[AMRadio] Class AB and B audio XFMRS


Bob Bruhns bbruhns at erols.com
Mon Mar 13 15:47:02 EST 2006


Electromagnetism really confused the early scientists.
They thought it should behave symmetrically.  That is,
if DC passing through a coil produces a fixed magnetic
field, they thought that a similar fixed magnetic field
should produce DC from a coil.  This would have been
every cool, because they had permanent magnets from
which free power could have been derived.

The problem was, it didn't work that way.  There is a
story about how this problem was solved.  Michael
Faraday was trying everything; he held a magnet in
every possible place around a coil, he tried holding
the magnet at every possible angle and direction, etc.
But no matter what he did, no DC came out of his coil.

Finally the great scientists had had enough.  I imagine
him standing up, cursing, and throwing the magnet
violently at the coil, in anger.

But something happened when he did that.  The
galvanometer twitched when the magnet passed through
the coil!  Faraday had discovered that the magnetic
field needed to be changing in order to produce a
voltage from the coil, and the output voltage would
alternate.  (And this sort of comedy has been entirely
typical of the process of scientific discovery from
earliest antiquity.)

OK, now about an audio transformer.  The flux must be
changing in one direction to produce a steady dc output
from the winding.  That means that the longer a square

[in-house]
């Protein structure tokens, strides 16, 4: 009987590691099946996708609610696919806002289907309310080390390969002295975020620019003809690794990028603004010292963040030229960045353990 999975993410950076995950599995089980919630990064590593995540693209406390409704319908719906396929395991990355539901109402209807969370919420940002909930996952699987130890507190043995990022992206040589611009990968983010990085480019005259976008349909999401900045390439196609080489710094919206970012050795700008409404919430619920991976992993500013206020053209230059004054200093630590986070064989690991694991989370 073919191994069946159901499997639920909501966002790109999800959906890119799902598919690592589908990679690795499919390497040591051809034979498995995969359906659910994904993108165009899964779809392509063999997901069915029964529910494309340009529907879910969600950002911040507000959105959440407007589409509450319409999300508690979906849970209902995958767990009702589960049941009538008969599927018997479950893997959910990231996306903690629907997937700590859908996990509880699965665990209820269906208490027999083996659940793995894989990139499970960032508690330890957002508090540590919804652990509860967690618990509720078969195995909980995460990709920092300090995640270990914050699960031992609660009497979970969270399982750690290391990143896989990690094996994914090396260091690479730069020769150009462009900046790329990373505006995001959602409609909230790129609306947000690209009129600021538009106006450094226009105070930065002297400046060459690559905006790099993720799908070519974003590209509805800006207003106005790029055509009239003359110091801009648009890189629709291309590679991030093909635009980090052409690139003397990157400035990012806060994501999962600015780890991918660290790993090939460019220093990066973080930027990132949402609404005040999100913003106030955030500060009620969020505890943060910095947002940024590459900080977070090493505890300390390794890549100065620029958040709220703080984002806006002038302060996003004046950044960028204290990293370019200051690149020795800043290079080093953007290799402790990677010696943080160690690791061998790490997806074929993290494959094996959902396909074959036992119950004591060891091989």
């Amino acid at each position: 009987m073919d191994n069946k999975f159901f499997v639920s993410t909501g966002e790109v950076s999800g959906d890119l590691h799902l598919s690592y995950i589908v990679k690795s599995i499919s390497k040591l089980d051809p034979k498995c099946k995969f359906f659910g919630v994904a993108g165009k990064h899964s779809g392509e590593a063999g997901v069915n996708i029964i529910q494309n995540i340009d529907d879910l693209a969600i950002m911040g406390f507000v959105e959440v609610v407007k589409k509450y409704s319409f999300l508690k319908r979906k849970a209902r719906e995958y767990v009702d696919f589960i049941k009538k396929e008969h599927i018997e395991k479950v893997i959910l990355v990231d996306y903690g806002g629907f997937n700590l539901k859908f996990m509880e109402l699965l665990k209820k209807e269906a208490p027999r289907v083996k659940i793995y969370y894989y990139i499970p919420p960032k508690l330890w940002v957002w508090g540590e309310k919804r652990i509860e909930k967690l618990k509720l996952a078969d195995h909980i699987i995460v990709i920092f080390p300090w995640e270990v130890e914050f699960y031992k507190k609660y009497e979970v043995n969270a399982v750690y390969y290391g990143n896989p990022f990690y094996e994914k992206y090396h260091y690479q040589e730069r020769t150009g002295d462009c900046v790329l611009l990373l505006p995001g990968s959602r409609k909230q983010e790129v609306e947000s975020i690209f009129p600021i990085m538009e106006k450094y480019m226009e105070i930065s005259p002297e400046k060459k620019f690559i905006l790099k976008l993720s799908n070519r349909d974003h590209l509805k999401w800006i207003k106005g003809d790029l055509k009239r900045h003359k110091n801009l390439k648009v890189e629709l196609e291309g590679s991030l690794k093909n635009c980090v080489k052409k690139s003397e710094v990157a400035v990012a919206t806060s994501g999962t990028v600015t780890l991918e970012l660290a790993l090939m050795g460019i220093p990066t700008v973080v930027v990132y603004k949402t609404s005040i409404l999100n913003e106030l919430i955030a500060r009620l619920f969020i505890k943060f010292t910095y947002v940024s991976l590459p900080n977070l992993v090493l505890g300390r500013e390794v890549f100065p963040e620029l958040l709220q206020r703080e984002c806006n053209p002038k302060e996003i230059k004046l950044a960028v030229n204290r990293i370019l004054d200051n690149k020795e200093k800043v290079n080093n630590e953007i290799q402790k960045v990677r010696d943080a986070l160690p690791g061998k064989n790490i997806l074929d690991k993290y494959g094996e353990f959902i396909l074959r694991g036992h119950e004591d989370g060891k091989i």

wave needs to hold positive, the more flux there has to
be in the core.  Even without unbalanced DC in the
windings, the core will saturate at some point.  This
places a limit on the lowest frequency square wave that
can be produced at any given power level.

The situation with sine waves is similar.  At high
frequencies, the alternating flux does not have to
build up to very high levels to produce a given amount
of output power.  But as the frequency decreases, the
magnetic flux needs to go higher and higher to maintain
the necesssary rate of change over the slower cycles,
in order to produce the necessary voltage and power
output.  And at some point, the core runs out of
magnetic capability.

When that happens, the flux can not continue to rise.
It can only hold steady until the applied current
falls.  The coil can not produce DC in this situation,
and the output voltage falls to zero and sits there
until the current falls, which happens at the next
crossover.  At the crossover, the magnetic flux changes
and then saturates in the opposite direction.  This
produces a pulse, followed by a drop to zero volts and
another flatline.  So we get a flat line where the
signal should have had a positive peak, we get a
negative peak where we should have seen the signal
waveform falling, and we get another flat line where
the signal should have had a negative peak, and we get
a positive pulse where we should have seen the signal
waveform rising.  And unbalanced DC tends to make this
happen with an offset.

So.  A given transformer can handle more power at
medium and higher frequencies than it can at low
frequencies, and the situation gets worse when
unbalanced DC is applied.  Unbalanced DC is bad news,
because it builds the core up to significant magnetic
flux levels.

It turns out that for a given amount of DC magnetic
flux, there is an optimum "gap" that produced the
maximum efect a given core can produce.  More gap than
that or less gap than that is not as good.  This gives
less inductance than no gap, but the inductance
survives unbalanced DC better, so it's a winning
compromise.  But if there will be no unbalanced DC in
the winding, then we want to eliminate the gap.  That
gives us more inductance from a given winding, which
gives better low frequency response.  But remember,
those lows will saturate the core all by themselves at
some point.

  Bacon, WA3WDR


----- Original Message ----- 
From: "Larry Will" <lhwill at verizon.net>
To: "Discussion of AM Radio" <amradio at mailman.qth.net>;
"'Discussion of AM Radio'" <amradio at mailman.qth.net>
Sent: Monday, March 13, 2006 1:24 PM